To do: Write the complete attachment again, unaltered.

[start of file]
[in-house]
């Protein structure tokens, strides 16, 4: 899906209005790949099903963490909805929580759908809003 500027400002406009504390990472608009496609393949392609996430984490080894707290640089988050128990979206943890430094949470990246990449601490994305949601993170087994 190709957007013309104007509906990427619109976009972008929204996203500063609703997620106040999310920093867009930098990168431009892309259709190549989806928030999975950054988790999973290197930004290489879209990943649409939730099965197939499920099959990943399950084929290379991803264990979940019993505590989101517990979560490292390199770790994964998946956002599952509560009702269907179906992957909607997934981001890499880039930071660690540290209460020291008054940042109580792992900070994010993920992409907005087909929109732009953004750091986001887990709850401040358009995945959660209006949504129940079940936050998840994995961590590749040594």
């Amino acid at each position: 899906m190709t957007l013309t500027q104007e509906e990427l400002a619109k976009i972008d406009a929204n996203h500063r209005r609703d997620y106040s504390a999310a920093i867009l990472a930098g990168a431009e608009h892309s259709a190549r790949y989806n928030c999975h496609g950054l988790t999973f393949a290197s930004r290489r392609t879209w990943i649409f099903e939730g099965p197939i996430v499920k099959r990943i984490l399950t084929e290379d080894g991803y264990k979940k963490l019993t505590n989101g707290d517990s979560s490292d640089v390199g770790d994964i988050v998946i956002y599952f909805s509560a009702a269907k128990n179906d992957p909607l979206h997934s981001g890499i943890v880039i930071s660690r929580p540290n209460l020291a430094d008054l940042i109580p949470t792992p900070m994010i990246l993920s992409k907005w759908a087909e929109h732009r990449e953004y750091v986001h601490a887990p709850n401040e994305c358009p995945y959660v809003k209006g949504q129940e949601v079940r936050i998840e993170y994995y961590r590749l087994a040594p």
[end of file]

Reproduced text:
[in-house]
């Protein structure tokens, strides 16, 4: 899906209005790949099903963490909805929580759908809003 500027400002406009504390990472608009496609393949392609996430984490080894707290640089988050128990979206943890430094949470990246990449601490994305949601993170087994 190709957007013309104007509906990427619109976009972008929204996203500063609703997620106040999310920093867009930098990168431009892309259709190549989806928030999975950054988790999973290197930004290489879209990943649409939730099965197939499920099959990943399950084929290379991803264990979940019993505590989101517990979560490292390199770790994964998946956002599952509560009702269907179906992957909607997934981001890499880039930071660690540290209460020291008054940042109580792992900070994010993920992409907005087909929109732009953004750091986001887990709850401040358009995945959660209006949504129940079940936050998840994995961590590749040594």
């Amino acid at each position: 899906m190709t957007l013309t500027q104007e509906e990427l400002a619109k976009i972008d406009a929204n996203h500063r209005r609703d997620y106040s504390a999310a920093i867009l990472a930098g990168a431009e608009h892309s259709a190549r790949y989806n928030c999975h496609g950054l988790t999973f393949a290197s930004r290489r392609t879209w990943i649409f099903e939730g099965p197939i996430v499920k099959r990943i984490l399950t084929e290379d080894g991803y264990k979940k963490l019993t505590n989101g707290d517990s979560s490292d640089v390199g770790d994964i988050v998946i956002y599952f909805s509560a009702a269907k128990n179906d992957p909607l979206h997934s981001g890499i943890v880039i930071s660690r929580p540290n209460l020291a430094d008054l940042i109580p949470t792992p900070m994010i990246l993920s992409k907005w759908a087909e929109h732009r990449e953004y750091v986001h601490a887990p709850n401040e994305c358009p995945y959660v809003k209006g949504q129940e949601v079940r936050i998840e993170y994995y961590r590749l087994a040594p």